1) The proletariat has the capacity to revolutionise society, due mainly to its central place in economic production, and to its concentration in cities and large businesses (in contrast to the isolation of peasants or small artisans);

2) The proletariat has the motivation to revolutionise society, because capitalism necessarily frustrates its interests and locks it in a class struggle that it is constantly losing;

3) If and when the proletariat revolutionises society, the result will be socialism – a society without systematic class oppression, because insofar as someone’s economic role is proletarian, it doesn’t imply a subordinate person of another class (in the way that a lord’s role implies serfs, etc).

It’s a nice collection of theses, but clearly something is missing, or needs to be said more fully, because the supposed conclusion hasn’t been reached yet. Of course, perhaps we shouldn’t expect it to have been so soon, but it’s still striking that our closeness to it seems by many standards to have substantially declined.

What interests me is the possibility that one of these three points may be in conflict with another – in particular, that the motive mentioned in point 2. may conflict with the end postulated in point 3.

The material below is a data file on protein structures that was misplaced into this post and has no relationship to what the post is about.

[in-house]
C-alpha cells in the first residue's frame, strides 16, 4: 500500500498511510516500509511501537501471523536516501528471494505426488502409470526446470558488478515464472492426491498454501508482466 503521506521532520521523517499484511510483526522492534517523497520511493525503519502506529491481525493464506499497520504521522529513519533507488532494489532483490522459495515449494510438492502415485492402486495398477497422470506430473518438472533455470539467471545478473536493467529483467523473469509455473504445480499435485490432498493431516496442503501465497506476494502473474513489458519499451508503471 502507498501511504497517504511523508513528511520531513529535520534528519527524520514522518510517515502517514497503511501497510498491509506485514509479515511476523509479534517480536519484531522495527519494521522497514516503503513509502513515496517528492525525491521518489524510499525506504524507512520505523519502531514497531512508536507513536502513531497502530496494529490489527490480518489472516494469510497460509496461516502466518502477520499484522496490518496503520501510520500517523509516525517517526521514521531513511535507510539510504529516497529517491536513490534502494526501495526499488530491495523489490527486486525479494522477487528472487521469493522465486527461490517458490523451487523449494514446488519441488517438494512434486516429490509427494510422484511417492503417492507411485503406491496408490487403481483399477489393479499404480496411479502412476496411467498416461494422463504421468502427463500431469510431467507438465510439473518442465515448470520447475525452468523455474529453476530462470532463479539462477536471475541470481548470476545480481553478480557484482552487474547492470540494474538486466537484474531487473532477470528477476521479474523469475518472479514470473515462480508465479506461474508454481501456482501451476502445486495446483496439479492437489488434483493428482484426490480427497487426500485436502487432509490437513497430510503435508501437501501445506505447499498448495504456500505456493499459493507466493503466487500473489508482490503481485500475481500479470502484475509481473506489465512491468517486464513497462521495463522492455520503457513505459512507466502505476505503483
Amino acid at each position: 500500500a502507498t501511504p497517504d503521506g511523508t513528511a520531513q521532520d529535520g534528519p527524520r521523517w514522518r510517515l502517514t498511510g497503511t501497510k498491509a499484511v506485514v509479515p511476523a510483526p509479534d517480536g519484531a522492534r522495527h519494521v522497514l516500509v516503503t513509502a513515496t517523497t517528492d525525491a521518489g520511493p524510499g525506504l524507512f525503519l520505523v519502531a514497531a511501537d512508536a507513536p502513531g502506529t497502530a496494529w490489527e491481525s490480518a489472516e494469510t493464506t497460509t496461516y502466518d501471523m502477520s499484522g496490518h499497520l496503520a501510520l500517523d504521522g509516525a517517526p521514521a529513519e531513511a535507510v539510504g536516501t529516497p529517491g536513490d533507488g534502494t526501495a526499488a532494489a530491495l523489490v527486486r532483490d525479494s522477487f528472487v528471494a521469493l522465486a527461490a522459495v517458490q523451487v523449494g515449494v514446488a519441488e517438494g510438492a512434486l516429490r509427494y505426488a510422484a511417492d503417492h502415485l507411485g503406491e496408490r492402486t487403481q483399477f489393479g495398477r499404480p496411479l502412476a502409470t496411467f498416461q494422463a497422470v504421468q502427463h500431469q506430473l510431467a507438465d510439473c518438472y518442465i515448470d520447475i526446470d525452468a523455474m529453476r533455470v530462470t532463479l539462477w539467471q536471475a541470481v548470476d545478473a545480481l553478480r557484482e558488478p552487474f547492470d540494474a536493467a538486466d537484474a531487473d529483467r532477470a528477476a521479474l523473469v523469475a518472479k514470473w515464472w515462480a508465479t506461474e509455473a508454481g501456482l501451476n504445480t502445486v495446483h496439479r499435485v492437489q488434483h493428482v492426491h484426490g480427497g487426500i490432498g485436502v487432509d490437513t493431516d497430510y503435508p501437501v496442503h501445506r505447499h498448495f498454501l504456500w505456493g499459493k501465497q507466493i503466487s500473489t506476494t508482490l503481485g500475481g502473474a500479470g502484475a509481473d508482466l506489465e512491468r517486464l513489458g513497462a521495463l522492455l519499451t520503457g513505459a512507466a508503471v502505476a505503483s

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Modalities of Oppression, Part 3 – Beyond Marxism

I’ve written a couple of posts recently about my own attempts to comprehend (in very abstract terms) the relations among different forms of oppression, and how quite different sorts of processes form a single whole. I finished the second with some inconclusive comments about Marxism, which remains the paradigmatic reference point for a historical theory of how communism will triumph. I also posted recently about socialist feminism, liberal feminism, and radical feminism, though again somewhat inconclusively.

What I to do now is become fractionally more conclusive, by directly considering the key claims of ‘Marxism’ and offering the beginnings of a broader theory that would seek to expand it while remaining materialist, in particular in the direction of radical feminism as opposed to socialist feminism.